COA Research Forum: Thanos Economou, "Architectural Topologies: Visual Languages and Digital Applications"
Dr. Athanassios Economou is Associate Professor in the College of Architecture at the Georgia Institute of Technology. Dr. Economou's teaching and research are in the areas of shape grammars, parametric design, computer aided design, and discrete mathematics and design. Recent funded research projects include the shape grammar for Federal Courthouses (Federal Courthouse Typology; 2010-2015; $1,071,038) and a web-based database for the US Courthouses (CourtsWeb, 2007-2010; $531,000). Design projects from his graduate studios at Georgia Tech have received prestigious awards and honorable mentions in international and national architectural competitions. He is the Director of the Shape Computation Lab at COA and the Georgia Tech Study Abroad Program on Architecture and Art in Greece and Italy. He has served on the technical committees for various associations for Computer-Aided Design in architecture including ACADIA; ECAADE; CAADRIA; SIGRADI and others, and he has been invited to lecture at several universities including MIT, Harvard, University of Michigan and others. Dr. Economou holds a Diploma in Architecture (1990) from the National Technical University (NTUA), Athens, Greece, a Masters of Architecture (1992) from the University of Southern California (USC), and a PhD in Architecture (1998) from the University of California, Los Angeles (UCLA).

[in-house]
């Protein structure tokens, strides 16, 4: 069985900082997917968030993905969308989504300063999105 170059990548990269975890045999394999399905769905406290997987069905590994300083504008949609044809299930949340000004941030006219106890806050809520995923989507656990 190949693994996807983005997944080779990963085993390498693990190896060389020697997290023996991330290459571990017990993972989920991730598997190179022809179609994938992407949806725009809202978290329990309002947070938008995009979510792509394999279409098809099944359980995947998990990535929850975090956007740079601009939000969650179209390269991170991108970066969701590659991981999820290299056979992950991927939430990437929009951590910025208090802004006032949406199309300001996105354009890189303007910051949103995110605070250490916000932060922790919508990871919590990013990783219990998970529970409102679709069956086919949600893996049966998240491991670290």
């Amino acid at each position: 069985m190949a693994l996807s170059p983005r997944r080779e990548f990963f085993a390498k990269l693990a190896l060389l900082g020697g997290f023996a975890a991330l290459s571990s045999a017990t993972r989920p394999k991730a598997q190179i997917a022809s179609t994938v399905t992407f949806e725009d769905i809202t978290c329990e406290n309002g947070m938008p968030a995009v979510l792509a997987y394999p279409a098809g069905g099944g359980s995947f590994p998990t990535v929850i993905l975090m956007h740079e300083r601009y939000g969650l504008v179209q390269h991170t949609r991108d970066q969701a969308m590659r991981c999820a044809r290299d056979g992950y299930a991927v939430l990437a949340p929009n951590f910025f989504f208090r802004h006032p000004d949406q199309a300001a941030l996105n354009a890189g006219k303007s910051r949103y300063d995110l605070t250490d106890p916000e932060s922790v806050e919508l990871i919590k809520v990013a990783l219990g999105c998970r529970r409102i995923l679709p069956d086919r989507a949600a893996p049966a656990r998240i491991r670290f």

Upcoming COA Research Forums
- March 31, 2011, Professor of City and Regional Planning Nancey Green Leigh
About the COA Research Forum
The COA Research Forum provides an informal setting for the Georgia Tech community to learn about research within the College of Architecture. Forums are free and open to the public and participants are invited to explore ideas and identify opportunities for collaboration. All talks are held in the Architecture Library from 11 a.m. to noon on the last Thursday of August through April. Talks are 30-to-45 minutes followed by questions and discussion.
View past research forums.